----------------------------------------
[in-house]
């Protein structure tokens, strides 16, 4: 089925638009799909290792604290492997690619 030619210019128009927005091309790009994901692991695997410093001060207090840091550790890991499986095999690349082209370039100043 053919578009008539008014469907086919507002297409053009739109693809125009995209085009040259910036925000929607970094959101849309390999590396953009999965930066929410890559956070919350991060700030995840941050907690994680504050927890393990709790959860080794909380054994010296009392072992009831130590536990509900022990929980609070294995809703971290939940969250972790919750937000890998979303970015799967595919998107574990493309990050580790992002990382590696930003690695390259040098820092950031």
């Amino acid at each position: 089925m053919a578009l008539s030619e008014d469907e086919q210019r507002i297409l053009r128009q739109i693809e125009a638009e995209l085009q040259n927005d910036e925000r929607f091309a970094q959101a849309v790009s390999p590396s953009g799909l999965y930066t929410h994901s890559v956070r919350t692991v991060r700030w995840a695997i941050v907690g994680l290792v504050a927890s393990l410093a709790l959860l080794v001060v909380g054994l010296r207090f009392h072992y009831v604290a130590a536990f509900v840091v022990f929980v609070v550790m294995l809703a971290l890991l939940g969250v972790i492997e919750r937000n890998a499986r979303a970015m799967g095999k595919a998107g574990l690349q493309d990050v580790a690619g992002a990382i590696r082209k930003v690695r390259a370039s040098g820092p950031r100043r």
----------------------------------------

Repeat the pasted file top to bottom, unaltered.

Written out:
[in-house]
């Protein structure tokens, strides 16, 4: 089925638009799909290792604290492997690619 030619210019128009927005091309790009994901692991695997410093001060207090840091550790890991499986095999690349082209370039100043 053919578009008539008014469907086919507002297409053009739109693809125009995209085009040259910036925000929607970094959101849309390999590396953009999965930066929410890559956070919350991060700030995840941050907690994680504050927890393990709790959860080794909380054994010296009392072992009831130590536990509900022990929980609070294995809703971290939940969250972790919750937000890998979303970015799967595919998107574990493309990050580790992002990382590696930003690695390259040098820092950031």
């Amino acid at each position: 089925m053919a578009l008539s030619e008014d469907e086919q210019r507002i297409l053009r128009q739109i693809e125009a638009e995209l085009q040259n927005d910036e925000r929607f091309a970094q959101a849309v790009s390999p590396s953009g799909l999965y930066t929410h994901s890559v956070r919350t692991v991060r700030w995840a695997i941050v907690g994680l290792v504050a927890s393990l410093a709790l959860l080794v001060v909380g054994l010296r207090f009392h072992y009831v604290a130590a536990f509900v840091v022990f929980v609070v550790m294995l809703a971290l890991l939940g969250v972790i492997e919750r937000n890998a499986r979303a970015m799967g095999k595919a998107g574990l690349q493309d990050v580790a690619g992002a990382i590696r082209k930003v690695r390259a370039s040098g820092p950031r100043r």